What a Trump presidency means for other governments
As citizens of the USA come to terms with the shock victory of Donald Trump in yesterday’s presidential election, most other parts of the world will be waiting in anxious anticipation to see how the man chosen as the 45th US president operates on the global stage.
In the run-up to the election, one of the Republican nominee’s key campaign slogans was ‘America First’ – a principle he said would underpin his dealings on international issues including trade, climate change and defence, and one likely to have effects that reach far beyond US borders.
Much of Trump’s election bid was fought on rhetoric rather than detailed policy prescription. However, he has said enough on specific issues to offer some clues on what governments in other parts of the world can expect from the new US administration when Trump takes office on 1 January 2017.
Trump has been clear that he will renegotiate or withdraw altogether from a number of international trade agreements, and introduce policies aimed at putting American interests first and closing what he said were “huge” trade deficits with rival economies – notably China and Mexico.
Specific proposals include withdrawing from the Trans-Pacific Partnership, a so-far unratified trade agreement between 12 Pacific Rim countries (not including China).
Trump has also pledged to immediately renegotiate the North American Free Trade Agreement between the US, Canada and Mexico, which he said had been a “total disaster” for the US. Mexico has been a particular focus for Trump’s protectionist trade stance: as well as the notorious plan for a border wall between the US and Mexico, he has also promised to introduce a 35% import tax on certain products made in Mexico.
On China itself, Trump has made a number of pledges, including bringing a number of trade cases against China, both domestically and via the World Trade Organization, to tackle what he described as China’s “unfair subsidy behaviour”.
“China respects strength, and by letting them take advantage of us economically, we have lost all of their respect,” Trump said in an April speech. “We have a massive trade deficit with China; a deficit we must find a way, quickly, to balance. A strong and smart America is an America that will find a better friend in China. We can both benefit or we can both go our separate ways.”
Defence and foreign policy
For America’s foreign allies, among Trump’s most worrying declarations have been his comments on strategic defence relationships – particularly NATO.
Trump has claimed that aside from the US, only four of NATO’s 28 members have spent the requisite 2% of GDP on defence. In a major foreign policy speech in April, he said that after being elected president he would call for a summit with NATO allies, and a separate one with Asian allies such as Japan and South Korea. He said the summits would discuss a “rebalancing of financial commitments” to defence and “take a fresh look at how we can adopt new strategies for tackling our common challenges”.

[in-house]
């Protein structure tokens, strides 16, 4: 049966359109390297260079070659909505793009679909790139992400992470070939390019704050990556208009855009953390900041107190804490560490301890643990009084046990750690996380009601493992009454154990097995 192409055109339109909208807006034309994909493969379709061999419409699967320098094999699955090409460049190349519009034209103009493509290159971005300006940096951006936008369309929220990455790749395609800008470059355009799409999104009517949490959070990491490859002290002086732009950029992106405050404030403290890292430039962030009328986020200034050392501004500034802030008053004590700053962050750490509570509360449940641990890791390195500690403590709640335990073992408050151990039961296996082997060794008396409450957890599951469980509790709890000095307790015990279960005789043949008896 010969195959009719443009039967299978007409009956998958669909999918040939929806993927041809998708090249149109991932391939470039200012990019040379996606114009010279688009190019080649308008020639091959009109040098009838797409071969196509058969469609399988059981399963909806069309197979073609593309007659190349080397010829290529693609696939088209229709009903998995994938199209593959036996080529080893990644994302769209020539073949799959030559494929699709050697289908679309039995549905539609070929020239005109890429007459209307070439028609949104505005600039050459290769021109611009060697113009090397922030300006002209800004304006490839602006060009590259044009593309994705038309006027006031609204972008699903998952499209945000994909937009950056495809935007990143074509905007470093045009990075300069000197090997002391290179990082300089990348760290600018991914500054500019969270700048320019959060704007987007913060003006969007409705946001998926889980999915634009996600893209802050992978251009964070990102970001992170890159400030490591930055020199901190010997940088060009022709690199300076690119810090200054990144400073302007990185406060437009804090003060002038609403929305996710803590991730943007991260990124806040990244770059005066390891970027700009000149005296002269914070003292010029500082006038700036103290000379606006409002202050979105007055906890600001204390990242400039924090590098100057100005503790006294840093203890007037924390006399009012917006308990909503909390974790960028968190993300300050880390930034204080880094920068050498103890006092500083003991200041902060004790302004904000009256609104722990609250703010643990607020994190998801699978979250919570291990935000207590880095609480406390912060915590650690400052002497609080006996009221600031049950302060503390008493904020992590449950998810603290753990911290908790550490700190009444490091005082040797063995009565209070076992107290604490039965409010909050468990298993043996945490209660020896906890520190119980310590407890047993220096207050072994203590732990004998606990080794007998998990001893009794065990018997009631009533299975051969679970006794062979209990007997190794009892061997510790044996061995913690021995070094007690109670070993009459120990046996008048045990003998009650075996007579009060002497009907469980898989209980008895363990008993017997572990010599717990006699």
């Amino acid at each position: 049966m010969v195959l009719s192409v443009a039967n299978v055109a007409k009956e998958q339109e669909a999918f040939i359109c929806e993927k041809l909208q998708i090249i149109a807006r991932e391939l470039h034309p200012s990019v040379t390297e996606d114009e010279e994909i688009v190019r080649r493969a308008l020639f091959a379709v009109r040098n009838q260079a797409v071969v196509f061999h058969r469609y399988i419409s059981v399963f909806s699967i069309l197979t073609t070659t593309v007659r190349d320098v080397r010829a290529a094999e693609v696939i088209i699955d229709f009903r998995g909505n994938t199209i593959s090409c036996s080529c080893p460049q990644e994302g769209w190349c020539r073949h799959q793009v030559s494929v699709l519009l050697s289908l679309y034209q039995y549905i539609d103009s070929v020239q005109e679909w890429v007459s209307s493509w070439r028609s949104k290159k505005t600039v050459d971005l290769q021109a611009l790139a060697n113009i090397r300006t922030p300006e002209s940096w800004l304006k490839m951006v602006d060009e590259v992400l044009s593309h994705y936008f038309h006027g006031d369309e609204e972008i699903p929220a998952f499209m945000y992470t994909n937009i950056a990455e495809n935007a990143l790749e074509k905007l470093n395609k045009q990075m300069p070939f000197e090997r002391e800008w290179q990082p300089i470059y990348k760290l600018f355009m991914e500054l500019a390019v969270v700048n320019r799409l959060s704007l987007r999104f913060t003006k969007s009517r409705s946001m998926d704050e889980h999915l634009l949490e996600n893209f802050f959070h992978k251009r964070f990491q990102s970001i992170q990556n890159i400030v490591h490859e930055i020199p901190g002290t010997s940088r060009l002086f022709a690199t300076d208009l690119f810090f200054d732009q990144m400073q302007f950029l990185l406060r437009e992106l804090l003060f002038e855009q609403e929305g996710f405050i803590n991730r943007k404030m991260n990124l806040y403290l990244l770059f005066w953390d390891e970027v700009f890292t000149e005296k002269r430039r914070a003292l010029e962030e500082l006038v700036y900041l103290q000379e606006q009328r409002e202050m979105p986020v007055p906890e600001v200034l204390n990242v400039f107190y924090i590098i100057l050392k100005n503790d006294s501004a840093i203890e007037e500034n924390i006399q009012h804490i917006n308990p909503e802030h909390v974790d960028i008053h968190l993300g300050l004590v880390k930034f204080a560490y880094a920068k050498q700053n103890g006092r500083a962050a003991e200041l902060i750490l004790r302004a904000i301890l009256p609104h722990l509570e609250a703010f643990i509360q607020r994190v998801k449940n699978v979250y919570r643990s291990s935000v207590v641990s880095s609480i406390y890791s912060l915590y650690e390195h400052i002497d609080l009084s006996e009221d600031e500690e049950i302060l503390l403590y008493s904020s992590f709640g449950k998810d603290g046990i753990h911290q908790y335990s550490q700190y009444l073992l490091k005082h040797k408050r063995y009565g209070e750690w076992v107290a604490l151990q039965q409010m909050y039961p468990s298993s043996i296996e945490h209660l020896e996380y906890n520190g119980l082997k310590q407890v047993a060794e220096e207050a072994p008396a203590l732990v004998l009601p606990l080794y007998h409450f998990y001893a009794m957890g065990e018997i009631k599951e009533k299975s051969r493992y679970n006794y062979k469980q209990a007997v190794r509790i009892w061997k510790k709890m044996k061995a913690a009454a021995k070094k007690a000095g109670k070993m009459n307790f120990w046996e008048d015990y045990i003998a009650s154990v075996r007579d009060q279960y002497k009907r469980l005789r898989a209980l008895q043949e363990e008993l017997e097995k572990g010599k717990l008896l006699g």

“For instance, we will discuss how we can upgrade NATO’s outdated mission and structure – grown out of the Cold War – to confront our shared challenges, including migration and Islamic terrorism,” Trump said.
He has so far avoided proposing the complete disbandment of the NATO project, as some have feared is his intention, but has made it clear that foreign allies cannot expect to take US military support for granted under a Trump presidency.
“We have spent trillions of dollars over time – on planes, missiles, ships, equipment – building up our military to provide a strong defence for Europe and Asia. The countries we are defending must pay for the cost of this defence – and, if not, the US must be prepared to let these countries defend themselves. The whole world will be safer if our allies do their part to support our common defence and security. A Trump administration will lead a free world that is properly armed and funded,” he said.
Global warming is another big international issue where a Trump administration is set to backtrack, with the hard-won agreement on climate signed in Paris last December now under threat.
On climate change Trump has made various statements, suggesting that it is “fictional” and threatening to “cancel” the Paris agreement. As this is an international treaty, this is not something he has the power to do; but he could choose not to translate it into US policy. Given the US’s importance as a leading emitter of greenhouse gases, this could demolish the international momentum to implement the agreement.
Trump has also pledged to divert a claimed US$100 billion currently committed by the US to tackling climate change to domestic priorities. In a speech at the end of October on a “New Deal for Black America”, Trump said: “I will also cancel all wasteful climate change spending from Obama-Clinton, including all global warming payments to the United Nations. These will save US$100 billion over eight years, and this money will be used to help rebuild the vital infrastructure, including water systems, in America’s inner cities.”
In the transition from one administration to another there will be some 4,000 political positions to fill, according to advisory body the Center for Presidential Transition. These include around 1,200 senior leaders – such as cabinet secretaries and agency chiefs – plus 353 White House staff, 680 members of the non-career Senior Executive Service. and 1,403 so-called “Schedule C appointees” encompassing policy experts and advisors.
Trump has already appointed New Jersey governor Chris Christie to lead his presidential transition team, and planning has been underway since April.